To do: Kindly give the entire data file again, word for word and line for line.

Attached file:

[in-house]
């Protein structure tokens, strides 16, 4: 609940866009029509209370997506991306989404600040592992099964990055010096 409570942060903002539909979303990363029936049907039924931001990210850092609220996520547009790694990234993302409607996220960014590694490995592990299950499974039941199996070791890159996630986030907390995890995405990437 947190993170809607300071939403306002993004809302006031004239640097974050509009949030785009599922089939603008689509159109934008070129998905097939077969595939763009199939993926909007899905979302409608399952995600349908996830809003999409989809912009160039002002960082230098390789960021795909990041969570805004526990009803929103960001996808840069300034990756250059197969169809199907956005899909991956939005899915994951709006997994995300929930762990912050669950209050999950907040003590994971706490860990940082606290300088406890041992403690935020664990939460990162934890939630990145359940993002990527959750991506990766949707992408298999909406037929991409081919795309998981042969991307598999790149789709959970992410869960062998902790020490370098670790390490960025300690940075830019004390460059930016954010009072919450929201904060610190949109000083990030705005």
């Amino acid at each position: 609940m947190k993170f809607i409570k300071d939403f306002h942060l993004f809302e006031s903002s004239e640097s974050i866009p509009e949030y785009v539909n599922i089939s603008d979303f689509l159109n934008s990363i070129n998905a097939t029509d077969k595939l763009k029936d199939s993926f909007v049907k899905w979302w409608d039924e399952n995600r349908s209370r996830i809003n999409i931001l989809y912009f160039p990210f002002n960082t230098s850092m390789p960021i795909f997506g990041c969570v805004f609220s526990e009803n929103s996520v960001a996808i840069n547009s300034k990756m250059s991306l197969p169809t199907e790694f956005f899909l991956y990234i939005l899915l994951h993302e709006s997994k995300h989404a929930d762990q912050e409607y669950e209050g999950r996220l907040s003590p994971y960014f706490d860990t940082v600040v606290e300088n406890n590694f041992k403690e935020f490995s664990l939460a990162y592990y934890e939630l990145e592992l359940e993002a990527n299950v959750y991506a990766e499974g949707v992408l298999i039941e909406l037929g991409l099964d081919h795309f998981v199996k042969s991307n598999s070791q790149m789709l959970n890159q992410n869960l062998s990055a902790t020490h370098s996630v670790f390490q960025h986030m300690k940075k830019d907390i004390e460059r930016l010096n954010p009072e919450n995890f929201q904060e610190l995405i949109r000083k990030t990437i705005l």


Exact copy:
[in-house]
């Protein structure tokens, strides 16, 4: 609940866009029509209370997506991306989404600040592992099964990055010096 409570942060903002539909979303990363029936049907039924931001990210850092609220996520547009790694990234993302409607996220960014590694490995592990299950499974039941199996070791890159996630986030907390995890995405990437 947190993170809607300071939403306002993004809302006031004239640097974050509009949030785009599922089939603008689509159109934008070129998905097939077969595939763009199939993926909007899905979302409608399952995600349908996830809003999409989809912009160039002002960082230098390789960021795909990041969570805004526990009803929103960001996808840069300034990756250059197969169809199907956005899909991956939005899915994951709006997994995300929930762990912050669950209050999950907040003590994971706490860990940082606290300088406890041992403690935020664990939460990162934890939630990145359940993002990527959750991506990766949707992408298999909406037929991409081919795309998981042969991307598999790149789709959970992410869960062998902790020490370098670790390490960025300690940075830019004390460059930016954010009072919450929201904060610190949109000083990030705005």
């Amino acid at each position: 609940m947190k993170f809607i409570k300071d939403f306002h942060l993004f809302e006031s903002s004239e640097s974050i866009p509009e949030y785009v539909n599922i089939s603008d979303f689509l159109n934008s990363i070129n998905a097939t029509d077969k595939l763009k029936d199939s993926f909007v049907k899905w979302w409608d039924e399952n995600r349908s209370r996830i809003n999409i931001l989809y912009f160039p990210f002002n960082t230098s850092m390789p960021i795909f997506g990041c969570v805004f609220s526990e009803n929103s996520v960001a996808i840069n547009s300034k990756m250059s991306l197969p169809t199907e790694f956005f899909l991956y990234i939005l899915l994951h993302e709006s997994k995300h989404a929930d762990q912050e409607y669950e209050g999950r996220l907040s003590p994971y960014f706490d860990t940082v600040v606290e300088n406890n590694f041992k403690e935020f490995s664990l939460a990162y592990y934890e939630l990145e592992l359940e993002a990527n299950v959750y991506a990766e499974g949707v992408l298999i039941e909406l037929g991409l099964d081919h795309f998981v199996k042969s991307n598999s070791q790149m789709l959970n890159q992410n869960l062998s990055a902790t020490h370098s996630v670790f390490q960025h986030m300690k940075k830019d907390i004390e460059r930016l010096n954010p009072e919450n995890f929201q904060e610190l995405i949109r000083k990030t990437i705005l």